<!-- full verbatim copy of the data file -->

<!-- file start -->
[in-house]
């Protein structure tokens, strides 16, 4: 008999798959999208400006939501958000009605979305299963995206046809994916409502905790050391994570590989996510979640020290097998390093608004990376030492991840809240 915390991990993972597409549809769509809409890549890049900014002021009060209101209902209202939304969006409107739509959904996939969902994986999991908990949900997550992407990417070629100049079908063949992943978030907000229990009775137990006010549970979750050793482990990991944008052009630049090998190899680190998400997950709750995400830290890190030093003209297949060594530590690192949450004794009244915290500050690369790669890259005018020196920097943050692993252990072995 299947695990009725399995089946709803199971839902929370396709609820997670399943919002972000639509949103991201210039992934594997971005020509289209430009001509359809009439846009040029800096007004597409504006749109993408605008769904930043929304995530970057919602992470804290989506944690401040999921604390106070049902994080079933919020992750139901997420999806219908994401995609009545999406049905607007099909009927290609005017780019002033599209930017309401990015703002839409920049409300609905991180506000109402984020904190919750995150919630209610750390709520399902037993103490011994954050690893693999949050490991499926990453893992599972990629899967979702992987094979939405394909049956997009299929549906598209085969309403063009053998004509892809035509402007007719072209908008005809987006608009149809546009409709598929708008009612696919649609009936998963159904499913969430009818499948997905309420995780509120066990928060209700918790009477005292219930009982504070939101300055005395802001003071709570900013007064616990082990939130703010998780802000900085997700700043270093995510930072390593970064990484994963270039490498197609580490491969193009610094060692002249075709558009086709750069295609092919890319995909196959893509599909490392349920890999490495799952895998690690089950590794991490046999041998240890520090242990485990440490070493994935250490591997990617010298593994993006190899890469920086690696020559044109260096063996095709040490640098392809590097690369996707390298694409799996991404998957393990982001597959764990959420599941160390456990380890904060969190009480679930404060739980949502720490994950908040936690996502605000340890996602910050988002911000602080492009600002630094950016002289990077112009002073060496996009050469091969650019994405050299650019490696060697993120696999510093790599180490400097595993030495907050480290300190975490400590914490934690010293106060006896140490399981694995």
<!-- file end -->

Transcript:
[in-house]
């Protein structure tokens, strides 16, 4: 008999798959999208400006939501958000009605979305299963995206046809994916409502905790050391994570590989996510979640020290097998390093608004990376030492991840809240 915390991990993972597409549809769509809409890549890049900014002021009060209101209902209202939304969006409107739509959904996939969902994986999991908990949900997550992407990417070629100049079908063949992943978030907000229990009775137990006010549970979750050793482990990991944008052009630049090998190899680190998400997950709750995400830290890190030093003209297949060594530590690192949450004794009244915290500050690369790669890259005018020196920097943050692993252990072995 299947695990009725399995089946709803199971839902929370396709609820997670399943919002972000639509949103991201210039992934594997971005020509289209430009001509359809009439846009040029800096007004597409504006749109993408605008769904930043929304995530970057919602992470804290989506944690401040999921604390106070049902994080079933919020992750139901997420999806219908994401995609009545999406049905607007099909009927290609005017780019002033599209930017309401990015703002839409920049409300609905991180506000109402984020904190919750995150919630209610750390709520399902037993103490011994954050690893693999949050490991499926990453893992599972990629899967979702992987094979939405394909049956997009299929549906598209085969309403063009053998004509892809035509402007007719072209908008005809987006608009149809546009409709598929708008009612696919649609009936998963159904499913969430009818499948997905309420995780509120066990928060209700918790009477005292219930009982504070939101300055005395802001003071709570900013007064616990082990939130703010998780802000900085997700700043270093995510930072390593970064990484994963270039490498197609580490491969193009610094060692002249075709558009086709750069295609092919890319995909196959893509599909490392349920890999490495799952895998690690089950590794991490046999041998240890520090242990485990440490070493994935250490591997990617010298593994993006190899890469920086690696020559044109260096063996095709040490640098392809590097690369996707390298694409799996991404998957393990982001597959764990959420599941160390456990380890904060969190009480679930404060739980949502720490994950908040936690996502605000340890996602910050988002911000602080492009600002630094950016002289990077112009002073060496996009050469091969650019994405050299650019490696060697993120696999510093790599180490400097595993030495907050480290300190975490400590914490934690010293106060006896140490399981694995």